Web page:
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Living Abroad for Creativity – How Moving to China Set Off the Most Creative Period in My Life

A man in a hat walking through a rice field in China.

I always say that I moved abroad for adventure and I stayed because of the creative benefits.  These benefits have caused me to extend my stay indefinitely, start (and fail) new businesses, and even change my career path.  There’s just something about being challenged every day that appeals to me.

The thing about travel is, it has the unique ability to leave you wanting more, and I often found myself sitting at my desk and daydreaming about going back abroad.  I’d do tortuous things like read travel blogs and scout flights to distant lands, just to see if I could make it work.

In the end it became too much and I left the states for China, a place where I had traveled before and always wanted to see more of.  My plan was to get back into teaching and see where it took me – I knew I didn’t want to teach long term, but at least it served as getting me back abroad.

This was not an easy move to make – I had an arguably good job at a growing company and my decision was met with a healthy amount of skepticism from family and friends alike.

I’ve moved from teaching to freelancing (in an industry semi-related to my job back home), started a website, and found more inspiration and motivation than I could hope for.

A laptop on a table in front of a window, while moving to China.

How did it happen?

I fully credit my decision to move back abroad with getting me to where I am today.  Anyone that has ever traveled knows that experiencing a new place can be inspirational – just think about how many videos, blog posts, and journal entries have been created around travel and vacations.  However, when you actually move to a new place, these feelings never really subside.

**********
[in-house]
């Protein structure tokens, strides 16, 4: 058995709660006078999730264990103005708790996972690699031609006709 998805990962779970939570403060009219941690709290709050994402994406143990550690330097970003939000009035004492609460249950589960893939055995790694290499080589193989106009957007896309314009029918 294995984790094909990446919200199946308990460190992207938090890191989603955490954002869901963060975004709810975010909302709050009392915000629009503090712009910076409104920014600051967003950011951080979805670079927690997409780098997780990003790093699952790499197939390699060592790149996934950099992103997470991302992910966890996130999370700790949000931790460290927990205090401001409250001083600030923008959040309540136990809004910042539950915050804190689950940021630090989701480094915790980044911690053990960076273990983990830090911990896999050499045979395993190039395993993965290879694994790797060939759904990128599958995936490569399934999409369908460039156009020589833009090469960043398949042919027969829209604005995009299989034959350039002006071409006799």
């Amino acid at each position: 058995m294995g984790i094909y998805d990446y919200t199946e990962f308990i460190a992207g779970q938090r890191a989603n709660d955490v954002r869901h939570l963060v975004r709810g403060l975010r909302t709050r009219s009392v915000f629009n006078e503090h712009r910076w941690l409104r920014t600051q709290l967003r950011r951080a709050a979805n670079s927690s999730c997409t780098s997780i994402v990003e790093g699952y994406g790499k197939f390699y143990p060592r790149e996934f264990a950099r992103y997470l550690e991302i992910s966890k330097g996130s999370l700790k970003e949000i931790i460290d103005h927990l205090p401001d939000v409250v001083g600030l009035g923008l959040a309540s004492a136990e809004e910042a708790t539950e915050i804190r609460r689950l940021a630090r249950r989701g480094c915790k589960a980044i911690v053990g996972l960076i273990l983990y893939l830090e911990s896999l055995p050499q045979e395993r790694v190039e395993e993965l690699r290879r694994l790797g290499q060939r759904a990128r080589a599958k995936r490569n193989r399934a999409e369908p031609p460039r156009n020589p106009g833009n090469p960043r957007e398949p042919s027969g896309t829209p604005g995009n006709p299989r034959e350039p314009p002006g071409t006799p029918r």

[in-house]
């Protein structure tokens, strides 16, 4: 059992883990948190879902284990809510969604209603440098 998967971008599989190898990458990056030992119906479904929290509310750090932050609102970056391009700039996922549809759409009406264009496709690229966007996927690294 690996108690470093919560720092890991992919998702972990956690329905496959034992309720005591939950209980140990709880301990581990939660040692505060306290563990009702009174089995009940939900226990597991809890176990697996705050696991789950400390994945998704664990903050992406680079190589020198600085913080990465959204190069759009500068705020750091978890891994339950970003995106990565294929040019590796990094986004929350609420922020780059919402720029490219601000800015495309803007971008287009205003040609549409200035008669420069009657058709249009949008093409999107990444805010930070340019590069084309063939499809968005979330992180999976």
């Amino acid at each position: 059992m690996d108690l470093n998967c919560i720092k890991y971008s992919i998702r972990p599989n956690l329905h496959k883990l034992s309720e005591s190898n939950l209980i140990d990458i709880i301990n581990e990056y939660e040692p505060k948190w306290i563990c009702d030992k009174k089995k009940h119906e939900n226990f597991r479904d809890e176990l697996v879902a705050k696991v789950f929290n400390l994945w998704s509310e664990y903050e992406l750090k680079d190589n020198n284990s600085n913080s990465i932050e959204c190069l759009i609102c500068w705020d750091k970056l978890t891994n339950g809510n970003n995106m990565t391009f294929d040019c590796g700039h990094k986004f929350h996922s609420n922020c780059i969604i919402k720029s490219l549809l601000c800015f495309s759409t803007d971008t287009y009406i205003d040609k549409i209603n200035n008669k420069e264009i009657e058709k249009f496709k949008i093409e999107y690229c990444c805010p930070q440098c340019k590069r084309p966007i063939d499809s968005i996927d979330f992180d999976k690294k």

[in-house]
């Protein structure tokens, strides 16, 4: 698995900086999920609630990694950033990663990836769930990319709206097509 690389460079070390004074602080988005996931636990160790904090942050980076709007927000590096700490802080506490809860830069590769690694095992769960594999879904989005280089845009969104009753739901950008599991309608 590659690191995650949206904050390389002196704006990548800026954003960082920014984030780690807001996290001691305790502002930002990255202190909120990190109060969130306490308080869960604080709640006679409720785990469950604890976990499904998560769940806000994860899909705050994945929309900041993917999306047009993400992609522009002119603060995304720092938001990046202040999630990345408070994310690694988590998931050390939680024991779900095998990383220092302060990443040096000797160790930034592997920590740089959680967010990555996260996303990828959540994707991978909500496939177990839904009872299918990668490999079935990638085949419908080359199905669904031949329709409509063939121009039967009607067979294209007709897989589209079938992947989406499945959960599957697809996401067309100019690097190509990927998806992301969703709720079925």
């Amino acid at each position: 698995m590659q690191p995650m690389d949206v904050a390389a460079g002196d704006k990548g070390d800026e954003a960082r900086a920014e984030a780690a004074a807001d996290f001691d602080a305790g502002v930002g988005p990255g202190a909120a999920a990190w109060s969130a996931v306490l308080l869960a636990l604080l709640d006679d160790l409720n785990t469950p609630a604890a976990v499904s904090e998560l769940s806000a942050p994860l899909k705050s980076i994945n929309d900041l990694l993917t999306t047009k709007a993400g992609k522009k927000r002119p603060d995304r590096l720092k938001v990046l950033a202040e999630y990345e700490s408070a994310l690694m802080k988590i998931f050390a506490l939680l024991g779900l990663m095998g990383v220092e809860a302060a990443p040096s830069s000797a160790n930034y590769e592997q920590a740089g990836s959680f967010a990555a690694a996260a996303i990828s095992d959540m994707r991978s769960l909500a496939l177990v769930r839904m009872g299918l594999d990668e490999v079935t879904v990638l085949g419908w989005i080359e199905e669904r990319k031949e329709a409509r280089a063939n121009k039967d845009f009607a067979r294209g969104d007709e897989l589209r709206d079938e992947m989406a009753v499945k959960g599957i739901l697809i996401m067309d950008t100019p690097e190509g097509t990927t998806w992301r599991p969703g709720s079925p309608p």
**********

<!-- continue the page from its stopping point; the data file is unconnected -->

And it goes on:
Sure, you get more familiar with the city and country, but you never really go on autopilot as if you were back home.  In my opinion, there are 3 pieces to this that really impacted my time in China.

New Challenges

I get challenged every single day and as a result I’m constantly planning ahead or solving issues on the spot.

These types of things seem minor, but it’s these challenges that have really caused me to flex my brain on things that would come easy in the states.  As a result, I constantly find myself planning ahead, anticipating problems, and doing more research for stuff in both my personal and professional lives.

A man moving to China stands in front of a mountain overlooking a valley.

New People

The old adage goes that you are a product of the people with whom you spend the most time.  Guess what?  If your close friends back home are all doing similar things, then it’s going to be very difficult for you to go against the grain.

China has allowed me to get to know a lot of incredible people, many of whom have inspired me by how they live their lives or run their businesses.

It’s important to note that inspirational people are everywhere and China is not unique in that regard, but living abroad allows you to meet and interact with interesting people much easier than at home.  Expats and perpetual travelers are already a unique bunch and regularly seeing and interacting with people from all over the world has led to some amazing friendships and learning opportunities.

New Experiences

There really is no substitute for new experiences and I’ve never felt more encouraged to try new things than during my time abroad.  I’ve seen people that might have the same daily routine back home try things like painting in a Japanese garden, or learning to cook local dishes just for the experience.

I’ve been fortunate enough to partake in things like traditional tea ceremonies and dinner with 3 generations of a Chinese family – at the worst these types of things teach you something, at the best they influence your world view.

Jump and a Net Will Appear

My point in writing this is not to say that you cannot be creative, successful, or motivated without traveling – only that going back abroad was the epitome of ‘right place right time’ for me.  It was a risk that paid off and I feel fulfilled every day because of it.

Eat at a new restaurant, get off at a different metro stop and walk to work, attend a random Meetup – the event itself is not important, it’s the act of doing something new that can help provide some fresh ideas and reset your mindset.

Have you, like Quincy, moved abroad only to discover a new realm of creative possibility? Perhaps you work in a job that allows you to fulfil your travel dreams? We want to hear about it. Head here to become a community contributor for six-two.